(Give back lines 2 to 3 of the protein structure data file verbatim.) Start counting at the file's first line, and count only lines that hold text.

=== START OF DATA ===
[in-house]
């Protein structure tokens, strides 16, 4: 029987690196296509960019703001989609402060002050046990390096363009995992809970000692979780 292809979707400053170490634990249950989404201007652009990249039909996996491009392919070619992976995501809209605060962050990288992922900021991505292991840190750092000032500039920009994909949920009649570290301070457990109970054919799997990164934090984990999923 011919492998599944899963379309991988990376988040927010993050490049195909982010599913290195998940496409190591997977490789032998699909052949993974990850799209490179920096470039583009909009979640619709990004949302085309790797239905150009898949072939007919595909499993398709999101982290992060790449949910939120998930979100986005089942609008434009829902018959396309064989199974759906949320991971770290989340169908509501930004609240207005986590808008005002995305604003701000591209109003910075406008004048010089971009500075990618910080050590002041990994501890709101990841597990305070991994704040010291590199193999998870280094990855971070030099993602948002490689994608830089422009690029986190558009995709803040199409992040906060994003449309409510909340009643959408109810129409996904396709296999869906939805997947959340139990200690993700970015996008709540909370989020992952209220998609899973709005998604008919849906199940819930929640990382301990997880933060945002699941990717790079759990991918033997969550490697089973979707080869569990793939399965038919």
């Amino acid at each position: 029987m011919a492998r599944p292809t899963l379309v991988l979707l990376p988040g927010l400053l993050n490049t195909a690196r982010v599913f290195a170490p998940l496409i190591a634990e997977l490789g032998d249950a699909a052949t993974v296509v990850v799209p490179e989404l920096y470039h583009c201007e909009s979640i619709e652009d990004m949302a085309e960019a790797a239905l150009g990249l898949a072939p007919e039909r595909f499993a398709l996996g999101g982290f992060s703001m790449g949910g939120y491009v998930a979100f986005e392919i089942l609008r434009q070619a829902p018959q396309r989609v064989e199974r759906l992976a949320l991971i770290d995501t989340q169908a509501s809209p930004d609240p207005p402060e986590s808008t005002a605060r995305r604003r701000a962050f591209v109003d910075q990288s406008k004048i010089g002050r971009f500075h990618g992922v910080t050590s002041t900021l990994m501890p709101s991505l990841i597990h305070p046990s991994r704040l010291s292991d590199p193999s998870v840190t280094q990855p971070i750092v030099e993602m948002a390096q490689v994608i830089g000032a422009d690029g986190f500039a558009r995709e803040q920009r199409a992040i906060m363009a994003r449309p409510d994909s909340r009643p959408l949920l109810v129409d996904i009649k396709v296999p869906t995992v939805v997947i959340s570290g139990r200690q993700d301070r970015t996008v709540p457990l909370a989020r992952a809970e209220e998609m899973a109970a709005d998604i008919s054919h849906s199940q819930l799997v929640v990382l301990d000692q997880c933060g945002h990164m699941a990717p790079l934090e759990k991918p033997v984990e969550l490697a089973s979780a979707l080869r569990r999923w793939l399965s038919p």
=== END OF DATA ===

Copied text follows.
């Protein structure tokens, strides 16, 4: 029987690196296509960019703001989609402060002050046990390096363009995992809970000692979780 292809979707400053170490634990249950989404201007652009990249039909996996491009392919070619992976995501809209605060962050990288992922900021991505292991840190750092000032500039920009994909949920009649570290301070457990109970054919799997990164934090984990999923 011919492998599944899963379309991988990376988040927010993050490049195909982010599913290195998940496409190591997977490789032998699909052949993974990850799209490179920096470039583009909009979640619709990004949302085309790797239905150009898949072939007919595909499993398709999101982290992060790449949910939120998930979100986005089942609008434009829902018959396309064989199974759906949320991971770290989340169908509501930004609240207005986590808008005002995305604003701000591209109003910075406008004048010089971009500075990618910080050590002041990994501890709101990841597990305070991994704040010291590199193999998870280094990855971070030099993602948002490689994608830089422009690029986190558009995709803040199409992040906060994003449309409510909340009643959408109810129409996904396709296999869906939805997947959340139990200690993700970015996008709540909370989020992952209220998609899973709005998604008919849906199940819930929640990382301990997880933060945002699941990717790079759990991918033997969550490697089973979707080869569990793939399965038919």
């Amino acid at each position: 029987m011919a492998r599944p292809t899963l379309v991988l979707l990376p988040g927010l400053l993050n490049t195909a690196r982010v599913f290195a170490p998940l496409i190591a634990e997977l490789g032998d249950a699909a052949t993974v296509v990850v799209p490179e989404l920096y470039h583009c201007e909009s979640i619709e652009d990004m949302a085309e960019a790797a239905l150009g990249l898949a072939p007919e039909r595909f499993a398709l996996g999101g982290f992060s703001m790449g949910g939120y491009v998930a979100f986005e392919i089942l609008r434009q070619a829902p018959q396309r989609v064989e199974r759906l992976a949320l991971i770290d995501t989340q169908a509501s809209p930004d609240p207005p402060e986590s808008t005002a605060r995305r604003r701000a962050f591209v109003d910075q990288s406008k004048i010089g002050r971009f500075h990618g992922v910080t050590s002041t900021l990994m501890p709101s991505l990841i597990h305070p046990s991994r704040l010291s292991d590199p193999s998870v840190t280094q990855p971070i750092v030099e993602m948002a390096q490689v994608i830089g000032a422009d690029g986190f500039a558009r995709e803040q920009r199409a992040i906060m363009a994003r449309p409510d994909s909340r009643p959408l949920l109810v129409d996904i009649k396709v296999p869906t995992v939805v997947i959340s570290g139990r200690q993700d301070r970015t996008v709540p457990l909370a989020r992952a809970e209220e998609m899973a109970a709005d998604i008919s054919h849906s199940q819930l799997v929640v990382l301990d000692q997880c933060g945002h990164m699941a990717p790079l934090e759990k991918p033997v984990e969550l490697a089973s979780a979707l080869r569990r999923w793939l399965s038919p």